Young Guns – Hayley Stradling

In the May/June issue of Western Horse Review, we searched out some of the most accomplished and influential youth in the western horse industry and compiled our first-ever Young Guns – Top 25 Youth Under 25. We came up with six categories: Ambassadors, Artisans, Entertainers, Competitive, Entrepreneurs and Science. From self-discipline to unwavering focus, we were reminded that the dreams often fostered in young minds and hearts can translate to adulthood, and that good old fashioned determination can still achieve what many think is impossible. We loved the true western code of ethic each of our top 25 exude.

It evolved into such an inspiring piece we decided to recreate it online, with the fuller interviews and stories of each of our deserving Top 25. Look for them here at Screen Doors & Saddles over the next six months, as I’ll reveal one every week or so! 

At only 16, Hayley has already achieved significant success in both hunter jumper and cutting, not an easy feat for the most seasoned rider.

Hayley Stradling

(Nominated for Competitive)
Age: 16
Aldergrove, British Columbia

You don’t have to be very old to think that sixteen seems so young. But for an Aldergrove, British Columbia equestrienne, the years have been plenty to secure her place as one of the top competitors in the country.

Guiding her are the words of Stan Smith: Experience tells you what to do; confidence allows you to do it. She is well on her way with the confidence and experience, but possibly the element that sets Haley Stradling apart from her competition is diversity.

“I have been riding horses my entire life. I love riding both cutting horses and hunter jumpers and competing on them. I also have been in Pony Club since I was 6-years-old, and currently have my C1 Level.”

She has carved out a training regime that helps her to excel. On her cutters, she rides with Dr. Denton Moffat of Armstrong, BC and with her hunter jumpers, she trains with Brent and Laura Balisky and Laura Jane Tidball. No lackluster list of coaches on this girls resume, and it shows.

In 2012 alone, Stradling won an AQHA World Cutting championship and won two gold medals for Team Canada at the AQHA Youth World Cup in Kreuth, Germany. Closer to home, she was reserve champion in the youth cutting at the Calgary Stampede and won awards with the British Columbia Cutting Horse Association and the British Columbia Ranch Cutting Horse Association. On her hunter jumper, she was 2nd overall at the Canadian Equestrian Team Medal Regional Finals in Langley, BC and went on to finish 3rd overall at the Canadian Equestrian Team Medal National finals in Toronto, Ontario. It is no small feat for a rider to ride multiple disciplines, let alone excel in both.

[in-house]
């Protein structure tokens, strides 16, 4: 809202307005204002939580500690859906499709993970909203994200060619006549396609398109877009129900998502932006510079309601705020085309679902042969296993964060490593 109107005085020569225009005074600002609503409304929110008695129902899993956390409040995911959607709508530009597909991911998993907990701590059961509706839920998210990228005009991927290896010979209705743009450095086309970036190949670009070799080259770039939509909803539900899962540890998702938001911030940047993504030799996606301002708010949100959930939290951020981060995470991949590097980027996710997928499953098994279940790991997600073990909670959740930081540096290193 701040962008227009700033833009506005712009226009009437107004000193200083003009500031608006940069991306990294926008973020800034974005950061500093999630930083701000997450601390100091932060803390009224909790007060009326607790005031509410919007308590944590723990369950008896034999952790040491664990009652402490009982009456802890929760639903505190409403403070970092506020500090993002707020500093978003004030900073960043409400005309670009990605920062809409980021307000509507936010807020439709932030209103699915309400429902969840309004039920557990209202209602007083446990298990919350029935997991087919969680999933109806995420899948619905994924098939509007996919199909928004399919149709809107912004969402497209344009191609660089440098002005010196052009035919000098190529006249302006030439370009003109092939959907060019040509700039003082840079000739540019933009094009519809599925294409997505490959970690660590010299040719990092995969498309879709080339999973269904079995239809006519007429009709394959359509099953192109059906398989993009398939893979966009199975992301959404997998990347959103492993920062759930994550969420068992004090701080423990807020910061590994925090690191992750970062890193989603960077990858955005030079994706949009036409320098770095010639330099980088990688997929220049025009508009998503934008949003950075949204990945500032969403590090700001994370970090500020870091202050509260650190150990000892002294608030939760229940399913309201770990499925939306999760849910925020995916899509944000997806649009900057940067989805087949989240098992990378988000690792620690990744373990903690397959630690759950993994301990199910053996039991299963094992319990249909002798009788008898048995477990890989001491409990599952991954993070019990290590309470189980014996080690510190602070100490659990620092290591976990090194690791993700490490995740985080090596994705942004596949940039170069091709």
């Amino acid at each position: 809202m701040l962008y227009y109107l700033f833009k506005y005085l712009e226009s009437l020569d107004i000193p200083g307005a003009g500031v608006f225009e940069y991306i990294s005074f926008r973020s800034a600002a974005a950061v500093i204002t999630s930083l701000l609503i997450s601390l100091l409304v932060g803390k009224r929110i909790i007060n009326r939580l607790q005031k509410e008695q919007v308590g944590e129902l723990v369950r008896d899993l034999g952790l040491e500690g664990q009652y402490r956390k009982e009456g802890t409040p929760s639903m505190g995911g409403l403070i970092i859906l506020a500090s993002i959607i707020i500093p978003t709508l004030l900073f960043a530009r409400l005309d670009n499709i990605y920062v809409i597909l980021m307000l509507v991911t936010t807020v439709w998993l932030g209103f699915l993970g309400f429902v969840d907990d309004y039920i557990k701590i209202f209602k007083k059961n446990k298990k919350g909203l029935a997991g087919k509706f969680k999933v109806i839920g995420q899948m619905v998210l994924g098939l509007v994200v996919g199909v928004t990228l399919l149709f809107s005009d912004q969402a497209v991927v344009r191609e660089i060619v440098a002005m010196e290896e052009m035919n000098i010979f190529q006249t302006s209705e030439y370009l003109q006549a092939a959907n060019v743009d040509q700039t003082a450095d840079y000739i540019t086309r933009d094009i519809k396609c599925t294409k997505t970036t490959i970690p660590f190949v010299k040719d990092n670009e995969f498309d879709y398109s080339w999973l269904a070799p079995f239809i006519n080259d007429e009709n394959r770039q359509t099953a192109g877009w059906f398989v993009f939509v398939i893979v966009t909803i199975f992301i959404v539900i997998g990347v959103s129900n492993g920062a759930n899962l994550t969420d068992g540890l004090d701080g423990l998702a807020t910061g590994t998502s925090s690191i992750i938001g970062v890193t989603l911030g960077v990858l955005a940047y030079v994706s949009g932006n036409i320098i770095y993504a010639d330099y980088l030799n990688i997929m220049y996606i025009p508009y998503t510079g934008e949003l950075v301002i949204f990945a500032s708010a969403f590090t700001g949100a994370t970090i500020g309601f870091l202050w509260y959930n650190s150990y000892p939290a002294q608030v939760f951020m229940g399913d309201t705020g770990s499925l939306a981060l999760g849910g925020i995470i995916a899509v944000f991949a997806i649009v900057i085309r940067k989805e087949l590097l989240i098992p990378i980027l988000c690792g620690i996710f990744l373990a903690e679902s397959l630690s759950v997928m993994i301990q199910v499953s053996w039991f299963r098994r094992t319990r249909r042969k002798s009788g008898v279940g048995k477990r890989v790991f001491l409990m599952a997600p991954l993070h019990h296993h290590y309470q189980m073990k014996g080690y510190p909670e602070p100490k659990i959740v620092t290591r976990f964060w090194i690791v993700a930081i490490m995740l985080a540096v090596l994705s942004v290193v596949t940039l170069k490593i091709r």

On top of her awards inside the arena, Stradling was nominated by the Horse Council of BC for Junior Female Sport BC Athlete of the year and came third overall.

“My parents are my main supporters and are incredible,” raves Stradling.

During the rare moments that she is not homing her skills, Stradling helps with her local pony club by teaching stable management to the younger kids. She volunteers at her school building theater sets and likes archery and snowboarding. A diverse set of interests has gone a long way to form an exceptional young lady.

~ Dainya Sapergia

Young Guns – Haley Franc

In the May/June issue of Western Horse Review, we searched out some of the most accomplished and influential youth in the western horse industry and compiled our first-ever Young Guns – Top 25 Youth Under 25. We came up with six categories: Ambassadors, Artisans, Entertainers, Competitive, Entrepreneurs and Science. From self-discipline to unwavering focus, we were reminded that the dreams often fostered in young minds and hearts can translate to adulthood, and that good old fashioned determination can still achieve what many think is impossible. We loved the true western code of ethic each of our top 25 exude.

It evolved into such an inspiring piece we decided to recreate it online, with the fuller interviews and stories of each of our deserving Top 25.